Anderson’s mature films, There Will Be Blood and The Master, have intimations of Welles in their outsized protagonists as well as of Kubrick in the director’s own detached precision. An evocation of frontier capitalism set at the dawn of the twentieth century, There Will Be Blood drew on the first few chapters of Upton Sinclair’s 1920s best seller Oil! to recount the tale of a ferociously successful wildcat oil driller (Day-Lewis, who won an Oscar for his performance). No less than the archetypal movie tycoon Charles Foster Kane, Day-Lewis’s ruthless loner, Daniel Plainview, deserves to have his name followed by the epithet “American.” The same is true of Lancaster Dodd in The Master, another charismatic, flawed tyrant, in some ways modeled after the inventor of Scientology, L. Ron Hubbard. There Will Be Blood and The Master, together with Phantom Thread, constitute a trilogy of megalomania—a natural subject for a self-aware movie director. In his New York Times review of Phantom Thread, A.O. Scott called the film “extravagantly personal” but not autobiographical. Not directly, perhaps: unlike the autocrats of There Will Be Blood and The Master, Phantom Thread’s tyrant is an artist.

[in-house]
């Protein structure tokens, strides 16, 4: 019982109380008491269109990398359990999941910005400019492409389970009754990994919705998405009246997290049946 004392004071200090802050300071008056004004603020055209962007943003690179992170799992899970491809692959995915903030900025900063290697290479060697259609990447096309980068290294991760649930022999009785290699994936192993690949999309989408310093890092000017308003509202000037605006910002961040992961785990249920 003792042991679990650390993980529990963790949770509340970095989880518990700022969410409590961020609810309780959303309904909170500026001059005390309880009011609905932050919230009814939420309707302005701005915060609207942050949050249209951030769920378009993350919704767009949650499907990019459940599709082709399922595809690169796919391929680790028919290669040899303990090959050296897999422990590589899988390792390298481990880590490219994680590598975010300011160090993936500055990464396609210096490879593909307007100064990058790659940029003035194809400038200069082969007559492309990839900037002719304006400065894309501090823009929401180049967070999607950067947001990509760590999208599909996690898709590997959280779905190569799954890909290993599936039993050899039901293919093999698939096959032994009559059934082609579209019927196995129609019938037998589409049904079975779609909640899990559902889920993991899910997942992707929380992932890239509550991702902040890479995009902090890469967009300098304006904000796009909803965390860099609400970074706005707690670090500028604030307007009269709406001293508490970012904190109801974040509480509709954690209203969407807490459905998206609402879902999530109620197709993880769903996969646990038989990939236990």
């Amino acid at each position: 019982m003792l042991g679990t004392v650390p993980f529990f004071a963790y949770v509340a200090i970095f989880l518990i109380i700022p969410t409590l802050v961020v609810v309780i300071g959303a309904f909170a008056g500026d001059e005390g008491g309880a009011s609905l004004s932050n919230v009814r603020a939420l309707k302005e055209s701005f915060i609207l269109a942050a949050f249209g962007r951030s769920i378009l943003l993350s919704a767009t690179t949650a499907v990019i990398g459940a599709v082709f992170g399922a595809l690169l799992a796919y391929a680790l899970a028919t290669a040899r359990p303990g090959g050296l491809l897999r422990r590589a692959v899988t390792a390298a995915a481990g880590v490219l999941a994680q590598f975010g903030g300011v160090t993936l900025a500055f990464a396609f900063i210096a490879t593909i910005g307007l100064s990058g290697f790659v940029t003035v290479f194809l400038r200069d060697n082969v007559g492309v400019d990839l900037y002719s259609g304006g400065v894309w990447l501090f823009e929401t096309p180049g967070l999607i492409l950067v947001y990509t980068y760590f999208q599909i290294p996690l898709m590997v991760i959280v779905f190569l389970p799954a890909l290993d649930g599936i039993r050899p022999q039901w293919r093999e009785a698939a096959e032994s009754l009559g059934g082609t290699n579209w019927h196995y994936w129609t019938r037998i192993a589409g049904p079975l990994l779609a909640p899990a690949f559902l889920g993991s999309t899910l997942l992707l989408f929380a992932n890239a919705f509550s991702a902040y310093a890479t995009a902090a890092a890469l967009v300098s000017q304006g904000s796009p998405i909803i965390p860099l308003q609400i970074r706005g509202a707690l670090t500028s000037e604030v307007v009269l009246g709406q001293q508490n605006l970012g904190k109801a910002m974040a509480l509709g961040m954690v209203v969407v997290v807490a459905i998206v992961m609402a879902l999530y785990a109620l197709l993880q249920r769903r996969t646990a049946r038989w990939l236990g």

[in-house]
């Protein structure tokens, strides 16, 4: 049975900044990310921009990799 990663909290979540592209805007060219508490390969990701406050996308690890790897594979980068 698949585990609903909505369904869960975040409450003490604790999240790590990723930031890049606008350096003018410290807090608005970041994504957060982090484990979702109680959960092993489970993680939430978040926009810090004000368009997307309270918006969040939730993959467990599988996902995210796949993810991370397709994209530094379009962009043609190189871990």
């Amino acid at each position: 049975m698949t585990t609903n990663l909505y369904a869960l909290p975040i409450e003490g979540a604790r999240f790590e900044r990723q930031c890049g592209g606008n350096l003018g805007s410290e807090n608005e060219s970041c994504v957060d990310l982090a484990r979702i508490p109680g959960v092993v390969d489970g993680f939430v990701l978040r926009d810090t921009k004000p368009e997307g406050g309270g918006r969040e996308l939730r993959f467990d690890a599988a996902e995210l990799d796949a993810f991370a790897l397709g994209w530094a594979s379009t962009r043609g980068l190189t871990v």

Daniel Plainview and Lancaster Dodd have tortured symbiotic relationships with their male rivals or disciples. Reynolds Woodcock—said to have been inspired in part by the eccentric, high-strung Anglo-American designer Charles James—is romantically involved with his female foil, Alma (Vicky Krieps), a young woman of unspecified foreign origin whom he discovers waiting on tables in a rural inn. Her name is suggestive, not only because it is Spanish for “soul” but also because it belonged to the wife and close collaborator of Alfred Hitchcock, whose first American project, the 1940 gothic romance Rebecca, Anderson has cited, along with the supremely fetishistic Vertigo, as a point of reference for this film. Phantom Thread is framed as Alma’s story, told by the fireside to a sympathetic doctor who, as we will learn much later, is treating Reynolds—although, in keeping with Anderson’s irregular sense of structure, it includes several scenes, mainly flashbacks, that Alma could not have observed or necessarily even known about.